Parkinson's disease (PD) is a progressive neurodegenerative disorder where dopamine (DA) neurons in the substantia nigra degenerate and die. Since no cure for PD exists, there is a need for disease-modifying drugs. Glial cell line-derived neurotrophic factor (GDNF) and related neurturin (NRTN) can protect and repair DA neurons in neurotoxin animal models of PD. However, GDNF was unable to rescue DA neurons in an α-synuclein model of PD, and both factors have shown modest effects in phase two clinical trials. Neurotrophic factors (NTFs), cerebral DA NTF (CDNF) and mesencephalic astrocyte-derived NTF (MANF) form a novel family of evolutionarily conserved, endoplasmic reticulum (ER) located and secreted NTFs. CDNF and MANF have a unique structure and an unparalleled dual mode of action that differs from other known NTFs. Both protect cells from ER stress, and regulate the unfolded protein response via interacting with chaperons, and CDNF dissolves intracellular α-synuclein aggregates. By binding to putative plasma membrane receptors, they promote the survival of DA neurons similarly to conventional NTFs. In animal models of PD, CDNF protects and repairs DA neurons, regulates ER stress, and improves motor function more efficiently than other NTFs.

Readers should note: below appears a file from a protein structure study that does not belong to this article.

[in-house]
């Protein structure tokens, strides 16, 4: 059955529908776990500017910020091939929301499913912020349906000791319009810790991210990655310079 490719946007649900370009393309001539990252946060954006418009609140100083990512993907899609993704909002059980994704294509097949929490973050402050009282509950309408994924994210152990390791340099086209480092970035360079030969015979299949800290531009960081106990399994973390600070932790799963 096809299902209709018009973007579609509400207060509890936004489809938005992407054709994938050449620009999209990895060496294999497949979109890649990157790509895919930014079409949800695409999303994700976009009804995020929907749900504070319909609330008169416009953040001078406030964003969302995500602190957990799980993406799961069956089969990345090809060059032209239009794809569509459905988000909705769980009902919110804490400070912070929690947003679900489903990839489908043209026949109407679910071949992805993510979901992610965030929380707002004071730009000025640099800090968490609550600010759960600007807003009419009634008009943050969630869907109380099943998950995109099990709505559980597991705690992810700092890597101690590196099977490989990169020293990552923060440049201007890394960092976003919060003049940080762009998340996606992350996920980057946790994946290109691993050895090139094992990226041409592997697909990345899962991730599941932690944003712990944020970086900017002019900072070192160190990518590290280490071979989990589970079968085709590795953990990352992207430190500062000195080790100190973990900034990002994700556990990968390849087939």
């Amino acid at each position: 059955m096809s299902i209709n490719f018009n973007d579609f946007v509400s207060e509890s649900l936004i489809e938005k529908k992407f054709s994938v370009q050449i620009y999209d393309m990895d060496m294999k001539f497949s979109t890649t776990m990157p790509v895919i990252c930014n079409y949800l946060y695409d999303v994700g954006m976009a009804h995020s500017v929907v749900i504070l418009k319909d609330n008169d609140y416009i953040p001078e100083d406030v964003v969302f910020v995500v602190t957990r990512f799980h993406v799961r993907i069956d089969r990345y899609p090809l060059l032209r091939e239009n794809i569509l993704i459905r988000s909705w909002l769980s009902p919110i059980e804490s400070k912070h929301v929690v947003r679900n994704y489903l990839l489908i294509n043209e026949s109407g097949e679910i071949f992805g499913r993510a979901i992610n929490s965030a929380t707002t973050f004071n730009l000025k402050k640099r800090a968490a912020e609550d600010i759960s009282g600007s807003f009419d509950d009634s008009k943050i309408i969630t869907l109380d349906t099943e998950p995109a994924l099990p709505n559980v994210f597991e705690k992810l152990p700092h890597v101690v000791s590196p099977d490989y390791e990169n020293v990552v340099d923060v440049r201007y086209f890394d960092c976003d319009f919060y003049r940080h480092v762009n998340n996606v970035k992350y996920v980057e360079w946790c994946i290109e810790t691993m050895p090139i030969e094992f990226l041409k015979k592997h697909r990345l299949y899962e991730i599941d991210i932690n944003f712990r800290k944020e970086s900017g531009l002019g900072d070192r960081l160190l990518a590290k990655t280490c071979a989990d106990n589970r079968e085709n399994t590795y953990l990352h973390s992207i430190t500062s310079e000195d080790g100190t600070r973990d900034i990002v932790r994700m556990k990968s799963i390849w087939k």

Keywords: Cerebral Dopamine neurotrophic factor; Dopamine; Mesencephalic astrocyte-derived neurotrophic factor; Neurotrophic factors; Parkinson’s disease; Regeneration.
Copyright © 2015 Federation of European Biochemical Societies. Published by Elsevier B.V. All rights reserved.